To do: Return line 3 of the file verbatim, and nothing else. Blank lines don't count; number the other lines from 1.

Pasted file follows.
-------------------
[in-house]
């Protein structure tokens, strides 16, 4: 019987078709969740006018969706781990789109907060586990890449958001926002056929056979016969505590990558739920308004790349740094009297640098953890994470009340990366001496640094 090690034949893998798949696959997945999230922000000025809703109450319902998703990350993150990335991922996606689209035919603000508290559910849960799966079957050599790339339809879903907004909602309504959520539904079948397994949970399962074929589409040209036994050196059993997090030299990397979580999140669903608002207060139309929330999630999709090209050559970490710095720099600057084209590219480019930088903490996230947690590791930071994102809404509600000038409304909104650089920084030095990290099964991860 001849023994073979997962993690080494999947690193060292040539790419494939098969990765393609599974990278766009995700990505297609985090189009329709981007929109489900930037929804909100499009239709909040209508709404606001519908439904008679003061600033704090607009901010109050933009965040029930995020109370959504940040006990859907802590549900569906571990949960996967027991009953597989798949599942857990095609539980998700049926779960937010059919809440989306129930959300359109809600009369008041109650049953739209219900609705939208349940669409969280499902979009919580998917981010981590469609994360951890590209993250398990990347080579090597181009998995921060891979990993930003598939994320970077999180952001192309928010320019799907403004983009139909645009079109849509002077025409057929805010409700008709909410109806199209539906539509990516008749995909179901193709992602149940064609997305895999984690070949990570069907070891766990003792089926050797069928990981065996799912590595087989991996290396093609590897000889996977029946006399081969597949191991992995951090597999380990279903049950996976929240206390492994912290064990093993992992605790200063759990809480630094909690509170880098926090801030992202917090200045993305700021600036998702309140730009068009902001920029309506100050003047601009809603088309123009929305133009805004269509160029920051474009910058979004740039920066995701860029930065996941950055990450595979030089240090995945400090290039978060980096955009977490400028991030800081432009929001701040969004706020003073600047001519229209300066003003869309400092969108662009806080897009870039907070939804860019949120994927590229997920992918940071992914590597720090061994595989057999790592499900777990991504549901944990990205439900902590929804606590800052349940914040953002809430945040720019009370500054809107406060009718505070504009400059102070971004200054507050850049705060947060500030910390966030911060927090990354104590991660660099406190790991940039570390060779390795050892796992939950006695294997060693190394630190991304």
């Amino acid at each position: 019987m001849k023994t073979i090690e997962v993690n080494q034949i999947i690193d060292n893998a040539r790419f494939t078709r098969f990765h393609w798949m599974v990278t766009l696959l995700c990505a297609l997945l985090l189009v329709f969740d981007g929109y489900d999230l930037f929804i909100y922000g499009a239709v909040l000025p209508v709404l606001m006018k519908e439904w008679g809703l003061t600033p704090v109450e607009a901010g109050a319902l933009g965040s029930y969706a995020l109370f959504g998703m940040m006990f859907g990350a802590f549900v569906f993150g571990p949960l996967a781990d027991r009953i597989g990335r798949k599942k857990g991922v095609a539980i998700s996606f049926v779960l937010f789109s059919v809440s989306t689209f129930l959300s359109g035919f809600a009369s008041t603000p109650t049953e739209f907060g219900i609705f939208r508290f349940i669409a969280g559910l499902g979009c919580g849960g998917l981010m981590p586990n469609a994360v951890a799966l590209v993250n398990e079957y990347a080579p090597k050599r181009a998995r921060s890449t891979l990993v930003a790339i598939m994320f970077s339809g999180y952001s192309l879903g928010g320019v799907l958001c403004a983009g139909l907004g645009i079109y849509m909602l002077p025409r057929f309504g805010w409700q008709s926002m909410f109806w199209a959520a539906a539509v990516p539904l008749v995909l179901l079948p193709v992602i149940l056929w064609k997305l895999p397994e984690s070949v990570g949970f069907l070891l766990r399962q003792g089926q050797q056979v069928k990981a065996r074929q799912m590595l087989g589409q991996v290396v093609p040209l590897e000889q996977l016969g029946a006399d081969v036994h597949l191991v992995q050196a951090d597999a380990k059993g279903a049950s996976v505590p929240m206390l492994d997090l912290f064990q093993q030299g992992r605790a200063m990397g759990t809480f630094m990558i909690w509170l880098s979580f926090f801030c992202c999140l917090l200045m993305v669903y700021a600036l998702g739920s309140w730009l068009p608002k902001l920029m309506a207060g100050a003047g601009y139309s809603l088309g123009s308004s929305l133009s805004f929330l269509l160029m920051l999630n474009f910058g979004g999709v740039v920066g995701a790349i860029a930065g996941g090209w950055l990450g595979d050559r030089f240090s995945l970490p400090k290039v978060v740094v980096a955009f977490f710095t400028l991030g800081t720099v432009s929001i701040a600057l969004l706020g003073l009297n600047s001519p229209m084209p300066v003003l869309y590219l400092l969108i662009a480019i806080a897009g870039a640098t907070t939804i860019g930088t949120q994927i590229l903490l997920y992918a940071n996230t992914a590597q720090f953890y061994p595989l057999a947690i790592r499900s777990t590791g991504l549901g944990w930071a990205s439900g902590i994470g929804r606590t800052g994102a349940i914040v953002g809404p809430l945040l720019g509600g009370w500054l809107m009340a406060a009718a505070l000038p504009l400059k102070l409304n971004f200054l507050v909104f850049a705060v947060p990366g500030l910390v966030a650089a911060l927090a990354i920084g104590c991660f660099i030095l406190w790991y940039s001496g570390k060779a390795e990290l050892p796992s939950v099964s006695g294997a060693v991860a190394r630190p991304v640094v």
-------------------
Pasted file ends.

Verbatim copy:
């Amino acid at each position: 019987m001849k023994t073979i090690e997962v993690n080494q034949i999947i690193d060292n893998a040539r790419f494939t078709r098969f990765h393609w798949m599974v990278t766009l696959l995700c990505a297609l997945l985090l189009v329709f969740d981007g929109y489900d999230l930037f929804i909100y922000g499009a239709v909040l000025p209508v709404l606001m006018k519908e439904w008679g809703l003061t600033p704090v109450e607009a901010g109050a319902l933009g965040s029930y969706a995020l109370f959504g998703m940040m006990f859907g990350a802590f549900v569906f993150g571990p949960l996967a781990d027991r009953i597989g990335r798949k599942k857990g991922v095609a539980i998700s996606f049926v779960l937010f789109s059919v809440s989306t689209f129930l959300s359109g035919f809600a009369s008041t603000p109650t049953e739209f907060g219900i609705f939208r508290f349940i669409a969280g559910l499902g979009c919580g849960g998917l981010m981590p586990n469609a994360v951890a799966l590209v993250n398990e079957y990347a080579p090597k050599r181009a998995r921060s890449t891979l990993v930003a790339i598939m994320f970077s339809g999180y952001s192309l879903g928010g320019v799907l958001c403004a983009g139909l907004g645009i079109y849509m909602l002077p025409r057929f309504g805010w409700q008709s926002m909410f109806w199209a959520a539906a539509v990516p539904l008749v995909l179901l079948p193709v992602i149940l056929w064609k997305l895999p397994e984690s070949v990570g949970f069907l070891l766990r399962q003792g089926q050797q056979v069928k990981a065996r074929q799912m590595l087989g589409q991996v290396v093609p040209l590897e000889q996977l016969g029946a006399d081969v036994h597949l191991v992995q050196a951090d597999a380990k059993g279903a049950s996976v505590p929240m206390l492994d997090l912290f064990q093993q030299g992992r605790a200063m990397g759990t809480f630094m990558i909690w509170l880098s979580f926090f801030c992202c999140l917090l200045m993305v669903y700021a600036l998702g739920s309140w730009l068009p608002k902001l920029m309506a207060g100050a003047g601009y139309s809603l088309g123009s308004s929305l133009s805004f929330l269509l160029m920051l999630n474009f910058g979004g999709v740039v920066g995701a790349i860029a930065g996941g090209w950055l990450g595979d050559r030089f240090s995945l970490p400090k290039v978060v740094v980096a955009f977490f710095t400028l991030g800081t720099v432009s929001i701040a600057l969004l706020g003073l009297n600047s001519p229209m084209p300066v003003l869309y590219l400092l969108i662009a480019i806080a897009g870039a640098t907070t939804i860019g930088t949120q994927i590229l903490l997920y992918a940071n996230t992914a590597q720090f953890y061994p595989l057999a947690i790592r499900s777990t590791g991504l549901g944990w930071a990205s439900g902590i994470g929804r606590t800052g994102a349940i914040v953002g809404p809430l945040l720019g509600g009370w500054l809107m009340a406060a009718a505070l000038p504009l400059k102070l409304n971004f200054l507050v909104f850049a705060v947060p990366g500030l910390v966030a650089a911060l927090a990354i920084g104590c991660f660099i030095l406190w790991y940039s001496g570390k060779a390795e990290l050892p796992s939950v099964s006695g294997a060693v991860a190394r630190p991304v640094v």